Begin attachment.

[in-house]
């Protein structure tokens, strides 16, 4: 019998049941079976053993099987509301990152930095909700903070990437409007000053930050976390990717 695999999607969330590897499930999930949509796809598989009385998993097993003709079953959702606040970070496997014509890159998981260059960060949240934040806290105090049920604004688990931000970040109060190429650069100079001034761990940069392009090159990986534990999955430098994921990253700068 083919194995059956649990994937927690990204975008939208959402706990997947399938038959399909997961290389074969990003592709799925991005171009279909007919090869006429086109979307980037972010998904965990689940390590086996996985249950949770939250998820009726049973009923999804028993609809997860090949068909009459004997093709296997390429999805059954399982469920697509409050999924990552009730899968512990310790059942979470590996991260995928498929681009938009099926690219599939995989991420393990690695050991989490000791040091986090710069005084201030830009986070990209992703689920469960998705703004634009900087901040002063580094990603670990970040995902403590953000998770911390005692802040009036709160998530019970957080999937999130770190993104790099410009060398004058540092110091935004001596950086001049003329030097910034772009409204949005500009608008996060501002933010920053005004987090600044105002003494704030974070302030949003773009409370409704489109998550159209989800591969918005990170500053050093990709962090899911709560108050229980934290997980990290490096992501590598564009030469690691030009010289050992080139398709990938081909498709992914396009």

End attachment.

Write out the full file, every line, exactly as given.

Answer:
[in-house]
């Protein structure tokens, strides 16, 4: 019998049941079976053993099987509301990152930095909700903070990437409007000053930050976390990717 695999999607969330590897499930999930949509796809598989009385998993097993003709079953959702606040970070496997014509890159998981260059960060949240934040806290105090049920604004688990931000970040109060190429650069100079001034761990940069392009090159990986534990999955430098994921990253700068 083919194995059956649990994937927690990204975008939208959402706990997947399938038959399909997961290389074969990003592709799925991005171009279909007919090869006429086109979307980037972010998904965990689940390590086996996985249950949770939250998820009726049973009923999804028993609809997860090949068909009459004997093709296997390429999805059954399982469920697509409050999924990552009730899968512990310790059942979470590996991260995928498929681009938009099926690219599939995989991420393990690695050991989490000791040091986090710069005084201030830009986070990209992703689920469960998705703004634009900087901040002063580094990603670990970040995902403590953000998770911390005692802040009036709160998530019970957080999937999130770190993104790099410009060398004058540092110091935004001596950086001049003329030097910034772009409204949005500009608008996060501002933010920053005004987090600044105002003494704030974070302030949003773009409370409704489109998550159209989800591969918005990170500053050093990709962090899911709560108050229980934290997980990290490096992501590598564009030469690691030009010289050992080139398709990938081909498709992914396009």